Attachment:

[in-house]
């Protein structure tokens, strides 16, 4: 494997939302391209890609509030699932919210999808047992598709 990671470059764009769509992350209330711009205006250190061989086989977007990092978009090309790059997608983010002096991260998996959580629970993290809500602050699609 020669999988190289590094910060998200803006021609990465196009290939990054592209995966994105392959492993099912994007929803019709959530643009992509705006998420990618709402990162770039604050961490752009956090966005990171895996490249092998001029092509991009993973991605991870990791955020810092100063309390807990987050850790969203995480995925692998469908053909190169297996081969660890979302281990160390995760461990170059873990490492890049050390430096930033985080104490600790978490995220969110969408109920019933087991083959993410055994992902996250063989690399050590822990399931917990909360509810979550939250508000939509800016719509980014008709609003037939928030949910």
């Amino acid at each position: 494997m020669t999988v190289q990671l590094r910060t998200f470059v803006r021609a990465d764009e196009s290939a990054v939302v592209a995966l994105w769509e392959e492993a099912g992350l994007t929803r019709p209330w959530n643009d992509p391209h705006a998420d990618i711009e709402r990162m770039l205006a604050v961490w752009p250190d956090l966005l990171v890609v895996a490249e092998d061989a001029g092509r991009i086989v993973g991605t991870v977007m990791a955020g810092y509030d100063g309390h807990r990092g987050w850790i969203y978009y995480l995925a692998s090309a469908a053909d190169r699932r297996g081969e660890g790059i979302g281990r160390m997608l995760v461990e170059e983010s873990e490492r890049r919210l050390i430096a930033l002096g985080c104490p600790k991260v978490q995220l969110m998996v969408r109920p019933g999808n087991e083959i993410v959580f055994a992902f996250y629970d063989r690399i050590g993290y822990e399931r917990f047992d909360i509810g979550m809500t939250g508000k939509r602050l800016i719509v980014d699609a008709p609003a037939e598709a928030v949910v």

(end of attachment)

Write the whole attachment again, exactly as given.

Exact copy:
[in-house]
């Protein structure tokens, strides 16, 4: 494997939302391209890609509030699932919210999808047992598709 990671470059764009769509992350209330711009205006250190061989086989977007990092978009090309790059997608983010002096991260998996959580629970993290809500602050699609 020669999988190289590094910060998200803006021609990465196009290939990054592209995966994105392959492993099912994007929803019709959530643009992509705006998420990618709402990162770039604050961490752009956090966005990171895996490249092998001029092509991009993973991605991870990791955020810092100063309390807990987050850790969203995480995925692998469908053909190169297996081969660890979302281990160390995760461990170059873990490492890049050390430096930033985080104490600790978490995220969110969408109920019933087991083959993410055994992902996250063989690399050590822990399931917990909360509810979550939250508000939509800016719509980014008709609003037939928030949910």
């Amino acid at each position: 494997m020669t999988v190289q990671l590094r910060t998200f470059v803006r021609a990465d764009e196009s290939a990054v939302v592209a995966l994105w769509e392959e492993a099912g992350l994007t929803r019709p209330w959530n643009d992509p391209h705006a998420d990618i711009e709402r990162m770039l205006a604050v961490w752009p250190d956090l966005l990171v890609v895996a490249e092998d061989a001029g092509r991009i086989v993973g991605t991870v977007m990791a955020g810092y509030d100063g309390h807990r990092g987050w850790i969203y978009y995480l995925a692998s090309a469908a053909d190169r699932r297996g081969e660890g790059i979302g281990r160390m997608l995760v461990e170059e983010s873990e490492r890049r919210l050390i430096a930033l002096g985080c104490p600790k991260v978490q995220l969110m998996v969408r109920p019933g999808n087991e083959i993410v959580f055994a992902f996250y629970d063989r690399i050590g993290y822990e399931r917990f047992d909360i509810g979550m809500t939250g508000k939509r602050l800016i719509v980014d699609a008709p609003a037939e598709a928030v949910v």